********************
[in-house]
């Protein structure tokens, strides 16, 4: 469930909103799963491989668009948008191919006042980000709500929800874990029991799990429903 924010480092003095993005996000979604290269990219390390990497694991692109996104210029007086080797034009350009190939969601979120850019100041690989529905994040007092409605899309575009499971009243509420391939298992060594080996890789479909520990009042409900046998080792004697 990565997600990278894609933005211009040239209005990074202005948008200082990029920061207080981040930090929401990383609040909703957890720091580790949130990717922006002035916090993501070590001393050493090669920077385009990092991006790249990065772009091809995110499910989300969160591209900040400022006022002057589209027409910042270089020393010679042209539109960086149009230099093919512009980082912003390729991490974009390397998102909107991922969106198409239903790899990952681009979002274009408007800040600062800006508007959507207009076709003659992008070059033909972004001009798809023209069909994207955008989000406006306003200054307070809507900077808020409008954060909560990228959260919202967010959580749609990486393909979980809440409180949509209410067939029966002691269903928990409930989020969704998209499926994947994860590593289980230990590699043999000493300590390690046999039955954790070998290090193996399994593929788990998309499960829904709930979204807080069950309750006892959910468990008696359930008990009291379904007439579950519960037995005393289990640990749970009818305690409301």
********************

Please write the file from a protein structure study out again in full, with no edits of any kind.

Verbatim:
[in-house]
């Protein structure tokens, strides 16, 4: 469930909103799963491989668009948008191919006042980000709500929800874990029991799990429903 924010480092003095993005996000979604290269990219390390990497694991692109996104210029007086080797034009350009190939969601979120850019100041690989529905994040007092409605899309575009499971009243509420391939298992060594080996890789479909520990009042409900046998080792004697 990565997600990278894609933005211009040239209005990074202005948008200082990029920061207080981040930090929401990383609040909703957890720091580790949130990717922006002035916090993501070590001393050493090669920077385009990092991006790249990065772009091809995110499910989300969160591209900040400022006022002057589209027409910042270089020393010679042209539109960086149009230099093919512009980082912003390729991490974009390397998102909107991922969106198409239903790899990952681009979002274009408007800040600062800006508007959507207009076709003659992008070059033909972004001009798809023209069909994207955008989000406006306003200054307070809507900077808020409008954060909560990228959260919202967010959580749609990486393909979980809440409180949509209410067939029966002691269903928990409930989020969704998209499926994947994860590593289980230990590699043999000493300590390690046999039955954790070998290090193996399994593929788990998309499960829904709930979204807080069950309750006892959910468990008696359930008990009291379904007439579950519960037995005393289990640990749970009818305690409301």